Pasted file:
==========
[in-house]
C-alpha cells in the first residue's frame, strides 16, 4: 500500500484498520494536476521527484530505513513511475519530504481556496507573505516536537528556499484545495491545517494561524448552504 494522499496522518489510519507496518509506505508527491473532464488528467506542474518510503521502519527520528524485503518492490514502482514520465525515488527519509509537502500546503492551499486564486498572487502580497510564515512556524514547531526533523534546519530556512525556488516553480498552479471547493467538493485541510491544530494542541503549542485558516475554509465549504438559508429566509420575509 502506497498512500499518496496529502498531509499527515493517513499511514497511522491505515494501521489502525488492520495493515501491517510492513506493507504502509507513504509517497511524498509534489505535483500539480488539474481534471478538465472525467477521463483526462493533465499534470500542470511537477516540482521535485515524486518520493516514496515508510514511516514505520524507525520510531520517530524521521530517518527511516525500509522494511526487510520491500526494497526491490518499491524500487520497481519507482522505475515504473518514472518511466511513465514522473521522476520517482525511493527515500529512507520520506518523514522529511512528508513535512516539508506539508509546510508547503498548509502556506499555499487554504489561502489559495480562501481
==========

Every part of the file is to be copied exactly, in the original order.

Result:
[in-house]
C-alpha cells in the first residue's frame, strides 16, 4: 500500500484498520494536476521527484530505513513511475519530504481556496507573505516536537528556499484545495491545517494561524448552504 494522499496522518489510519507496518509506505508527491473532464488528467506542474518510503521502519527520528524485503518492490514502482514520465525515488527519509509537502500546503492551499486564486498572487502580497510564515512556524514547531526533523534546519530556512525556488516553480498552479471547493467538493485541510491544530494542541503549542485558516475554509465549504438559508429566509420575509 502506497498512500499518496496529502498531509499527515493517513499511514497511522491505515494501521489502525488492520495493515501491517510492513506493507504502509507513504509517497511524498509534489505535483500539480488539474481534471478538465472525467477521463483526462493533465499534470500542470511537477516540482521535485515524486518520493516514496515508510514511516514505520524507525520510531520517530524521521530517518527511516525500509522494511526487510520491500526494497526491490518499491524500487520497481519507482522505475515504473518514472518511466511513465514522473521522476520517482525511493527515500529512507520520506518523514522529511512528508513535512516539508506539508509546510508547503498548509502556506499555499487554504489561502489559495480562501481